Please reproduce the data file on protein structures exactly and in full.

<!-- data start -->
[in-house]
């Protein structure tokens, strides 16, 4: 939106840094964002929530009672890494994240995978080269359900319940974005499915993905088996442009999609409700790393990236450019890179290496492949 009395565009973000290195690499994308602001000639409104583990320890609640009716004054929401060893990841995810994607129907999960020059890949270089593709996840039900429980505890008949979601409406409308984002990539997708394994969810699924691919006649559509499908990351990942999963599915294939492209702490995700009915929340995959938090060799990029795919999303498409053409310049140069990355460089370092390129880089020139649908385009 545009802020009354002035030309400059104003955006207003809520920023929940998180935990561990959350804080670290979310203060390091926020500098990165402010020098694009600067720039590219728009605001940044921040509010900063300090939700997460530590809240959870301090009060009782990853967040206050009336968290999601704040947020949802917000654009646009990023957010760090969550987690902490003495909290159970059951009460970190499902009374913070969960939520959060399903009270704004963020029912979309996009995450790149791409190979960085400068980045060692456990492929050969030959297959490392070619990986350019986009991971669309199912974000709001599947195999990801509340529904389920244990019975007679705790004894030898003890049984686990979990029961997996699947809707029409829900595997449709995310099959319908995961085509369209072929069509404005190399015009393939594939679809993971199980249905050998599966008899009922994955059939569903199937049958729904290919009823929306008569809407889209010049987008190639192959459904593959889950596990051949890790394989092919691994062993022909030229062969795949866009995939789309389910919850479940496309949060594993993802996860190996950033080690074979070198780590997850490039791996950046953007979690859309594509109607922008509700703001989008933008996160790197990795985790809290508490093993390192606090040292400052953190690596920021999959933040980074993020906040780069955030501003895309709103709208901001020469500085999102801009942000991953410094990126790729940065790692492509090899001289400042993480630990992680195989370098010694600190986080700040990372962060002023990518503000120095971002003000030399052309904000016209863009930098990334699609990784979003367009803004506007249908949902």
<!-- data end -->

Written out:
[in-house]
């Protein structure tokens, strides 16, 4: 939106840094964002929530009672890494994240995978080269359900319940974005499915993905088996442009999609409700790393990236450019890179290496492949 009395565009973000290195690499994308602001000639409104583990320890609640009716004054929401060893990841995810994607129907999960020059890949270089593709996840039900429980505890008949979601409406409308984002990539997708394994969810699924691919006649559509499908990351990942999963599915294939492209702490995700009915929340995959938090060799990029795919999303498409053409310049140069990355460089370092390129880089020139649908385009 545009802020009354002035030309400059104003955006207003809520920023929940998180935990561990959350804080670290979310203060390091926020500098990165402010020098694009600067720039590219728009605001940044921040509010900063300090939700997460530590809240959870301090009060009782990853967040206050009336968290999601704040947020949802917000654009646009990023957010760090969550987690902490003495909290159970059951009460970190499902009374913070969960939520959060399903009270704004963020029912979309996009995450790149791409190979960085400068980045060692456990492929050969030959297959490392070619990986350019986009991971669309199912974000709001599947195999990801509340529904389920244990019975007679705790004894030898003890049984686990979990029961997996699947809707029409829900595997449709995310099959319908995961085509369209072929069509404005190399015009393939594939679809993971199980249905050998599966008899009922994955059939569903199937049958729904290919009823929306008569809407889209010049987008190639192959459904593959889950596990051949890790394989092919691994062993022909030229062969795949866009995939789309389910919850479940496309949060594993993802996860190996950033080690074979070198780590997850490039791996950046953007979690859309594509109607922008509700703001989008933008996160790197990795985790809290508490093993390192606090040292400052953190690596920021999959933040980074993020906040780069955030501003895309709103709208901001020469500085999102801009942000991953410094990126790729940065790692492509090899001289400042993480630990992680195989370098010694600190986080700040990372962060002023990518503000120095971002003000030399052309904000016209863009930098990334699609990784979003367009803004506007249908949902």